takes the fuel to get from the injector to the valve. You'll notice, the higher the RPM, the further back the numbers go to
    compensate, since the distance has stayed the same, but the valve events are happening quicker due to engine speed.
    So it has to actually spray it sooner to get it there at the same point in the crank rotation.


    Next, use the Offset to push the values around till the first row of cells reaches 0°.


    This will now fire the injector so that the end of injection physically happens, so that all
    the fuel gets to the cylinder at my desired example of BDC at all RPM and pressure values.

    If you want the end of injection to happen at a different placement. Then simply offset this value by that amount.
    If you want the cells at idle to be at -90°, then simply offset those cells by -90°.
    If you want it to be at -45° around 3000 RPM, then just offset those cells by -45°.
    If you have a wide variety of values you want for your end of injection angle, then you will either need to do them one
    cell at a time, or get smart enough to use Excel to paste values into, and use the math functions to do the math for you.

    Then simply ignore that page for the rest of the time. Do not ever hit Recalculate again, and
    do not change any of the top section values ever again. They can all be ignored at this point.

    Then you can go back to your original Base Fuel Table. You can either just right click and copy the values from the injector table,
    then close the file and reopen your original file without saving, and then paste those values into the injector phasing table.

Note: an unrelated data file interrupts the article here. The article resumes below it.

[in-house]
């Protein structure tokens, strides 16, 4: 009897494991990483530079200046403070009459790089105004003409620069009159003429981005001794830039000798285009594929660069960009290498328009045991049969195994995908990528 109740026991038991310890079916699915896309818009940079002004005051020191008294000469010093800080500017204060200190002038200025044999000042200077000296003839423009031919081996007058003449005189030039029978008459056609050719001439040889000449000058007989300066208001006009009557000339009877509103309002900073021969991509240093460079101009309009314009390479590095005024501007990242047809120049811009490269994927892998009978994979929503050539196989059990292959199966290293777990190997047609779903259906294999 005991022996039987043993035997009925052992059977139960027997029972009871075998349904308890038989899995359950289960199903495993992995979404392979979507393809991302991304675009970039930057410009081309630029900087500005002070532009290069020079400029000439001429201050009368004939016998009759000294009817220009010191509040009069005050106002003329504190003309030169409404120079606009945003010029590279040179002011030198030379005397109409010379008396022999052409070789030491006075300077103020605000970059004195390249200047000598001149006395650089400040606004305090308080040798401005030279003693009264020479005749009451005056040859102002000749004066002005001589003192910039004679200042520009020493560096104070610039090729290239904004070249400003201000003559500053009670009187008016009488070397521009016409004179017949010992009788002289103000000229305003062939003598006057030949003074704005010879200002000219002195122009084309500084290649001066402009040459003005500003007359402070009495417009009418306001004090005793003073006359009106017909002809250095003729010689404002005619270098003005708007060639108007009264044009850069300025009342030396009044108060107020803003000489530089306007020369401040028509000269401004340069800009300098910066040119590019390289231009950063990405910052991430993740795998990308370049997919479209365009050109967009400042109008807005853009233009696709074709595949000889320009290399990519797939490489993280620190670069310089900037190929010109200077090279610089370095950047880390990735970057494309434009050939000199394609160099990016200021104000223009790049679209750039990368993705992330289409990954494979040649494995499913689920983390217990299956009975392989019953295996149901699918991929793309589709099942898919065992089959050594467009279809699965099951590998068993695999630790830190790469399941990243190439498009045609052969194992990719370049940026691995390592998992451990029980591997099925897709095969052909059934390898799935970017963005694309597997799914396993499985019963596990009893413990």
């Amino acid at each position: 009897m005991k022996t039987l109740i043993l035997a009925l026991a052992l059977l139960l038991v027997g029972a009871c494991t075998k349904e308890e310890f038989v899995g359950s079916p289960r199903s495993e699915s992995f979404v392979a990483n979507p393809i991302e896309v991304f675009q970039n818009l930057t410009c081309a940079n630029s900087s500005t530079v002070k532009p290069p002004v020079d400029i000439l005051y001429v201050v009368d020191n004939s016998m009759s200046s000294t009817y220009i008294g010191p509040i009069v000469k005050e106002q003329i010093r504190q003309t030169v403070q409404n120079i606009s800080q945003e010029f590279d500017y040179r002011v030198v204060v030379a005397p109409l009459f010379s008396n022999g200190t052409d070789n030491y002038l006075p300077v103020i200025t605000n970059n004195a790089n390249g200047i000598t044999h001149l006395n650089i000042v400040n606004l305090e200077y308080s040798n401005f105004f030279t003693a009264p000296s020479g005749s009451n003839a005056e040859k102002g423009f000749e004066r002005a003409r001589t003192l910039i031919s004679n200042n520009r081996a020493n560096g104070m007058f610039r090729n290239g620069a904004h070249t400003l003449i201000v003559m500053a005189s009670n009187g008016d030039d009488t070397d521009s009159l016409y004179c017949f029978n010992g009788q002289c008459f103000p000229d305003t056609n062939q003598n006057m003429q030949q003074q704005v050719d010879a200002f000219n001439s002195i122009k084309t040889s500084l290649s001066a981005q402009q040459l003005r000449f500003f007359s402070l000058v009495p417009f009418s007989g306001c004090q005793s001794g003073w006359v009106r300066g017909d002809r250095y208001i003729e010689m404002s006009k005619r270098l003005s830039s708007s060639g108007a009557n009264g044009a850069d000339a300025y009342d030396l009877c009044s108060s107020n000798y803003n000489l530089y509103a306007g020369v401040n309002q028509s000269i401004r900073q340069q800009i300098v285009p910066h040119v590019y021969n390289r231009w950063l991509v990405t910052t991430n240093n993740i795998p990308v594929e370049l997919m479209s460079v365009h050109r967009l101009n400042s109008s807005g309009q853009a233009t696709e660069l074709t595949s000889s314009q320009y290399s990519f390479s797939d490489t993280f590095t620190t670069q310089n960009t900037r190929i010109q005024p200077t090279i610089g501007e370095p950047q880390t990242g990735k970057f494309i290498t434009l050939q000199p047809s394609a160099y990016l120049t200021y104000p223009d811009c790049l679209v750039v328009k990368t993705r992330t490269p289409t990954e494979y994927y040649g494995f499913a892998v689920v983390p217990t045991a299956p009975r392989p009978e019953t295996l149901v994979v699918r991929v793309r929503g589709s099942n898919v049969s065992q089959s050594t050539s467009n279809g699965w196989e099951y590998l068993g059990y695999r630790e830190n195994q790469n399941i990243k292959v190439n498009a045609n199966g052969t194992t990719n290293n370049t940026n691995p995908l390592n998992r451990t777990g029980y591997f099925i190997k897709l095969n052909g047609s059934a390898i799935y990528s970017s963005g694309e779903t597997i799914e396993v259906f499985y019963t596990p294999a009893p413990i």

Or if you copied your Base Fuel Table to a program like Excel, you can simply copy & paste it back into the file you have open,
    and then save the file.

    Hopefully this helps some of you. if you don't understand this, re-read and just follow the directions.
    I'm not going to try to explain it to everybody who can't figure out what I'm doing with this. This is obviously not for a beginner.
    -Scott
    Don't forget to check out progress on my Race Car:
    Project Blasphemy - 8.07 @ 171
    Low 8 Second Street Car

  4. #14
    Join Date
    Dec 2009
    Location
    Connecticut
    Posts
    22,685

    Default

    Quote Originally Posted by S2H
    The higher you go in IDC, the less impact you will see from the end of injection timing.
    Yep, that's why I just installed a set of larger fuel injectors, so I can take advantage of Injector End Angle timing at WOT too.

    Quote Originally Posted by S2H
    Nope, the auto calculator does not shoot for the end of injection.
    The auto calculator shoots for the middle of the injector firing time, to be at the middle of the Intake centerline.